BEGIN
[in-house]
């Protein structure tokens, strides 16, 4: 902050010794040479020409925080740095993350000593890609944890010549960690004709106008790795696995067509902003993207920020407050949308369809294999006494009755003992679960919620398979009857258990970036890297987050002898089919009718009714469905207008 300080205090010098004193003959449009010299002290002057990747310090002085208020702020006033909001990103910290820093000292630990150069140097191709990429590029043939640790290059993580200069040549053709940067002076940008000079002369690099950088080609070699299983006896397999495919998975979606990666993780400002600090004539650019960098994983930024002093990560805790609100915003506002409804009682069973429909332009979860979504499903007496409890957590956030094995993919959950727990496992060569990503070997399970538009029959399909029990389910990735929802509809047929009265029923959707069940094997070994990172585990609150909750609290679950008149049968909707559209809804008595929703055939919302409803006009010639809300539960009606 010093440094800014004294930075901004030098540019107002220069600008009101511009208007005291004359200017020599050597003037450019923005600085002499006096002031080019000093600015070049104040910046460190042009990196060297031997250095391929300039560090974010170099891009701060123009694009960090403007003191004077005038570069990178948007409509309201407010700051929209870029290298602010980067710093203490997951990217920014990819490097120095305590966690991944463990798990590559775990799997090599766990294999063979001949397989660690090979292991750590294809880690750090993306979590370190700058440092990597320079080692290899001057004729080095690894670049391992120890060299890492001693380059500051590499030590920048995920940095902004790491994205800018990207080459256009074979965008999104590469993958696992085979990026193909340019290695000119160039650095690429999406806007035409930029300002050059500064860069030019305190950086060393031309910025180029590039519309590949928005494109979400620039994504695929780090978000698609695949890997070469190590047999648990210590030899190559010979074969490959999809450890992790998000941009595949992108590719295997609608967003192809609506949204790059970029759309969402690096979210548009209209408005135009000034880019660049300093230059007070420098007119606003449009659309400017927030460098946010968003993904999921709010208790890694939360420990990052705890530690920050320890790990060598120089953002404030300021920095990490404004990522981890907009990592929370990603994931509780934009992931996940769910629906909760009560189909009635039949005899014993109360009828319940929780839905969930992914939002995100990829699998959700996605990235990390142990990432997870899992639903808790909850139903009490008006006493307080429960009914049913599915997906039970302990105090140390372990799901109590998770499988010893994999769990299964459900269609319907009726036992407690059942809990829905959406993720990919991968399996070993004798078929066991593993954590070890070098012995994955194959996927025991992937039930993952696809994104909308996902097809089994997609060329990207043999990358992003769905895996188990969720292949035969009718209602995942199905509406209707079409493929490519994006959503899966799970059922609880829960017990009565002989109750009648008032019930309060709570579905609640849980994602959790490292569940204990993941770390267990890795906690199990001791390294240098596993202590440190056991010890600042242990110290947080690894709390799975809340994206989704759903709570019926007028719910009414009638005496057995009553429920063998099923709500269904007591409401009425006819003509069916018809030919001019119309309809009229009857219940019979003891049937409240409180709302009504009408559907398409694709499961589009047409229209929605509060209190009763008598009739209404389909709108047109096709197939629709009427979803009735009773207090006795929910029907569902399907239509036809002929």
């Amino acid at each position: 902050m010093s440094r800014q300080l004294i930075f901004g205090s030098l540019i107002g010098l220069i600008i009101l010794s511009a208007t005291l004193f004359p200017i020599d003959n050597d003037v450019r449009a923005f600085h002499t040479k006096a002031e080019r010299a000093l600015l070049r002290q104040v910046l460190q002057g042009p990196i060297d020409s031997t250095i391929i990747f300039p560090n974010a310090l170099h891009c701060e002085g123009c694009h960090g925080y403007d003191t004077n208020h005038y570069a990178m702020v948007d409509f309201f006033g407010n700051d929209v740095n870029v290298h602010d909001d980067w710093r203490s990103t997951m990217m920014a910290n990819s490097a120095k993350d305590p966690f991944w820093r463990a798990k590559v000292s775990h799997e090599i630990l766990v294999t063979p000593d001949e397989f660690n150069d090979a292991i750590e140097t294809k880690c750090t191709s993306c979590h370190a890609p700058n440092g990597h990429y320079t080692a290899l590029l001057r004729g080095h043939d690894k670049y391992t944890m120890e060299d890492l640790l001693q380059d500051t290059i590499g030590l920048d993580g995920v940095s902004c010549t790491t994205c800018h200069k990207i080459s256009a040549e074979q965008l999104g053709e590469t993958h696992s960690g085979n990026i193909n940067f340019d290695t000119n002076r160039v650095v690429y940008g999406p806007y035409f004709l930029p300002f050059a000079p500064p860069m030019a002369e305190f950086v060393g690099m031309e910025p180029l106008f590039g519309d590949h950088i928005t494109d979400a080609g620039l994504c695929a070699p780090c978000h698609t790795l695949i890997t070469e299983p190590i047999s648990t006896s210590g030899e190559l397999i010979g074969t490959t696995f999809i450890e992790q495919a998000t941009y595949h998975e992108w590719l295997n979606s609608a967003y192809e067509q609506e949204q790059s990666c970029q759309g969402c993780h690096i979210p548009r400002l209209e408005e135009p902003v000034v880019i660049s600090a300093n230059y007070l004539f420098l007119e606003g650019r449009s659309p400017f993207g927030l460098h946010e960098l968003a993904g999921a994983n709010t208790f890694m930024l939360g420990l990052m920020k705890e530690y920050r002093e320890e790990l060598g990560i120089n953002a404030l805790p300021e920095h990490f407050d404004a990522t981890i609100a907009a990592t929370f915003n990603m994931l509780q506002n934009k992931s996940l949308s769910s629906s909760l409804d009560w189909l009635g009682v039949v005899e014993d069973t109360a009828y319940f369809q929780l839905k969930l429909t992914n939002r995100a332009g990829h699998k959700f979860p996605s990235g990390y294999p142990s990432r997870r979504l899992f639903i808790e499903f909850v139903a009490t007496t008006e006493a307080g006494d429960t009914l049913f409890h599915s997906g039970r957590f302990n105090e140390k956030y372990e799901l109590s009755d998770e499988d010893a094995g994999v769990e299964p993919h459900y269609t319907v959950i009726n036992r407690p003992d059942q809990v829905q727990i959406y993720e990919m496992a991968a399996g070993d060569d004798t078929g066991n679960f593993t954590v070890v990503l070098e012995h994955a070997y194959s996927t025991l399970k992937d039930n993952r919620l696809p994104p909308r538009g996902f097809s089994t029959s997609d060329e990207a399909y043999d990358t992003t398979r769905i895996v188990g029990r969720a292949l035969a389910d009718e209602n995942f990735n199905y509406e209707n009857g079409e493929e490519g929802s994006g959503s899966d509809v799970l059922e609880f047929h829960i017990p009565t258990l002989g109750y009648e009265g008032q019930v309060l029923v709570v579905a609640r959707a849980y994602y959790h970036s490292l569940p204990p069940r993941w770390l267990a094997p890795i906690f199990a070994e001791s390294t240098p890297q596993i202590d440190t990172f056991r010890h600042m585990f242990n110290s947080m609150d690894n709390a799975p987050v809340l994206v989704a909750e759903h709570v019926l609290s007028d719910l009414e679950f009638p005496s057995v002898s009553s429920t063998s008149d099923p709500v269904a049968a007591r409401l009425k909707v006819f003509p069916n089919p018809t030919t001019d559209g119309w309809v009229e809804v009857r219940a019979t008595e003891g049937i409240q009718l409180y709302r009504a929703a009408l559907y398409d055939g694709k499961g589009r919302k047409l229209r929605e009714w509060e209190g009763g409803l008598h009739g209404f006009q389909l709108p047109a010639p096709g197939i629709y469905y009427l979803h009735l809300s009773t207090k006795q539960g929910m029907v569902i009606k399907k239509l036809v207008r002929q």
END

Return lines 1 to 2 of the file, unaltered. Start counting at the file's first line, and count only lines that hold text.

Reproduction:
[in-house]
């Protein structure tokens, strides 16, 4: 902050010794040479020409925080740095993350000593890609944890010549960690004709106008790795696995067509902003993207920020407050949308369809294999006494009755003992679960919620398979009857258990970036890297987050002898089919009718009714469905207008 300080205090010098004193003959449009010299002290002057990747310090002085208020702020006033909001990103910290820093000292630990150069140097191709990429590029043939640790290059993580200069040549053709940067002076940008000079002369690099950088080609070699299983006896397999495919998975979606990666993780400002600090004539650019960098994983930024002093990560805790609100915003506002409804009682069973429909332009979860979504499903007496409890957590956030094995993919959950727990496992060569990503070997399970538009029959399909029990389910990735929802509809047929009265029923959707069940094997070994990172585990609150909750609290679950008149049968909707559209809804008595929703055939919302409803006009010639809300539960009606 010093440094800014004294930075901004030098540019107002220069600008009101511009208007005291004359200017020599050597003037450019923005600085002499006096002031080019000093600015070049104040910046460190042009990196060297031997250095391929300039560090974010170099891009701060123009694009960090403007003191004077005038570069990178948007409509309201407010700051929209870029290298602010980067710093203490997951990217920014990819490097120095305590966690991944463990798990590559775990799997090599766990294999063979001949397989660690090979292991750590294809880690750090993306979590370190700058440092990597320079080692290899001057004729080095690894670049391992120890060299890492001693380059500051590499030590920048995920940095902004790491994205800018990207080459256009074979965008999104590469993958696992085979990026193909340019290695000119160039650095690429999406806007035409930029300002050059500064860069030019305190950086060393031309910025180029590039519309590949928005494109979400620039994504695929780090978000698609695949890997070469190590047999648990210590030899190559010979074969490959999809450890992790998000941009595949992108590719295997609608967003192809609506949204790059970029759309969402690096979210548009209209408005135009000034880019660049300093230059007070420098007119606003449009659309400017927030460098946010968003993904999921709010208790890694939360420990990052705890530690920050320890790990060598120089953002404030300021920095990490404004990522981890907009990592929370990603994931509780934009992931996940769910629906909760009560189909009635039949005899014993109360009828319940929780839905969930992914939002995100990829699998959700996605990235990390142990990432997870899992639903808790909850139903009490008006006493307080429960009914049913599915997906039970302990105090140390372990799901109590998770499988010893994999769990299964459900269609319907009726036992407690059942809990829905959406993720990919991968399996070993004798078929066991593993954590070890070098012995994955194959996927025991992937039930993952696809994104909308996902097809089994997609060329990207043999990358992003769905895996188990969720292949035969009718209602995942199905509406209707079409493929490519994006959503899966799970059922609880829960017990009565002989109750009648008032019930309060709570579905609640849980994602959790490292569940204990993941770390267990890795906690199990001791390294240098596993202590440190056991010890600042242990110290947080690894709390799975809340994206989704759903709570019926007028719910009414009638005496057995009553429920063998099923709500269904007591409401009425006819003509069916018809030919001019119309309809009229009857219940019979003891049937409240409180709302009504009408559907398409694709499961589009047409229209929605509060209190009763008598009739209404389909709108047109096709197939629709009427979803009735009773207090006795929910029907569902399907239509036809002929």